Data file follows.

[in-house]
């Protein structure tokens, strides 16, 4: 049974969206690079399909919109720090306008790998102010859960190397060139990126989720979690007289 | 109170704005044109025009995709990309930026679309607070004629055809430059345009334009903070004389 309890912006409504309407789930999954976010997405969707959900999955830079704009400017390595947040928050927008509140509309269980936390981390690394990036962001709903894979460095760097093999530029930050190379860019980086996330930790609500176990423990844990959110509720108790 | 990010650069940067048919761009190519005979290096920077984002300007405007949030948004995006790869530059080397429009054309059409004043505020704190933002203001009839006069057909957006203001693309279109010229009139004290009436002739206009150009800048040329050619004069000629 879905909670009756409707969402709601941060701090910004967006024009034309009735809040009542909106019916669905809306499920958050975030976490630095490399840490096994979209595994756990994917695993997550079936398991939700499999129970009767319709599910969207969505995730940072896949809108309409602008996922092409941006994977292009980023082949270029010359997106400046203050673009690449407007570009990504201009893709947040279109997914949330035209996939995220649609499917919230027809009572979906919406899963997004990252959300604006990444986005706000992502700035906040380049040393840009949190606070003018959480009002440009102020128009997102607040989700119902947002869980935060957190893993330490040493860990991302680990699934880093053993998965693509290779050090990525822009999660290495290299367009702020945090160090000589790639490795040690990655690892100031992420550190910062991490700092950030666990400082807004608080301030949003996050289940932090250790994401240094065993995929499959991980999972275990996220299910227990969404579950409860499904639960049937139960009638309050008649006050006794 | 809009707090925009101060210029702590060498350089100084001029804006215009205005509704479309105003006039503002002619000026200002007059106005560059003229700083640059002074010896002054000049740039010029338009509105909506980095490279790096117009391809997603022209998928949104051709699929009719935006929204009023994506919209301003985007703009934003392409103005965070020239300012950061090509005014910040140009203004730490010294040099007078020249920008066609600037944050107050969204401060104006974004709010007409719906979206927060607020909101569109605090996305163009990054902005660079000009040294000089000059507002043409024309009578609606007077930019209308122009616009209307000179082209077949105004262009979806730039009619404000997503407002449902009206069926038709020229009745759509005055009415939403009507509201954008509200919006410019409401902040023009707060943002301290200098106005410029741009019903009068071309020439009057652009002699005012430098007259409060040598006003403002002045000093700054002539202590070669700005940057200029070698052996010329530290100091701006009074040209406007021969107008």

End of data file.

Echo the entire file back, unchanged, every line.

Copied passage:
[in-house]
């Protein structure tokens, strides 16, 4: 049974969206690079399909919109720090306008790998102010859960190397060139990126989720979690007289 | 109170704005044109025009995709990309930026679309607070004629055809430059345009334009903070004389 309890912006409504309407789930999954976010997405969707959900999955830079704009400017390595947040928050927008509140509309269980936390981390690394990036962001709903894979460095760097093999530029930050190379860019980086996330930790609500176990423990844990959110509720108790 | 990010650069940067048919761009190519005979290096920077984002300007405007949030948004995006790869530059080397429009054309059409004043505020704190933002203001009839006069057909957006203001693309279109010229009139004290009436002739206009150009800048040329050619004069000629 879905909670009756409707969402709601941060701090910004967006024009034309009735809040009542909106019916669905809306499920958050975030976490630095490399840490096994979209595994756990994917695993997550079936398991939700499999129970009767319709599910969207969505995730940072896949809108309409602008996922092409941006994977292009980023082949270029010359997106400046203050673009690449407007570009990504201009893709947040279109997914949330035209996939995220649609499917919230027809009572979906919406899963997004990252959300604006990444986005706000992502700035906040380049040393840009949190606070003018959480009002440009102020128009997102607040989700119902947002869980935060957190893993330490040493860990991302680990699934880093053993998965693509290779050090990525822009999660290495290299367009702020945090160090000589790639490795040690990655690892100031992420550190910062991490700092950030666990400082807004608080301030949003996050289940932090250790994401240094065993995929499959991980999972275990996220299910227990969404579950409860499904639960049937139960009638309050008649006050006794 | 809009707090925009101060210029702590060498350089100084001029804006215009205005509704479309105003006039503002002619000026200002007059106005560059003229700083640059002074010896002054000049740039010029338009509105909506980095490279790096117009391809997603022209998928949104051709699929009719935006929204009023994506919209301003985007703009934003392409103005965070020239300012950061090509005014910040140009203004730490010294040099007078020249920008066609600037944050107050969204401060104006974004709010007409719906979206927060607020909101569109605090996305163009990054902005660079000009040294000089000059507002043409024309009578609606007077930019209308122009616009209307000179082209077949105004262009979806730039009619404000997503407002449902009206069926038709020229009745759509005055009415939403009507509201954008509200919006410019409401902040023009707060943002301290200098106005410029741009019903009068071309020439009057652009002699005012430098007259409060040598006003403002002045000093700054002539202590070669700005940057200029070698052996010329530290100091701006009074040209406007021969107008």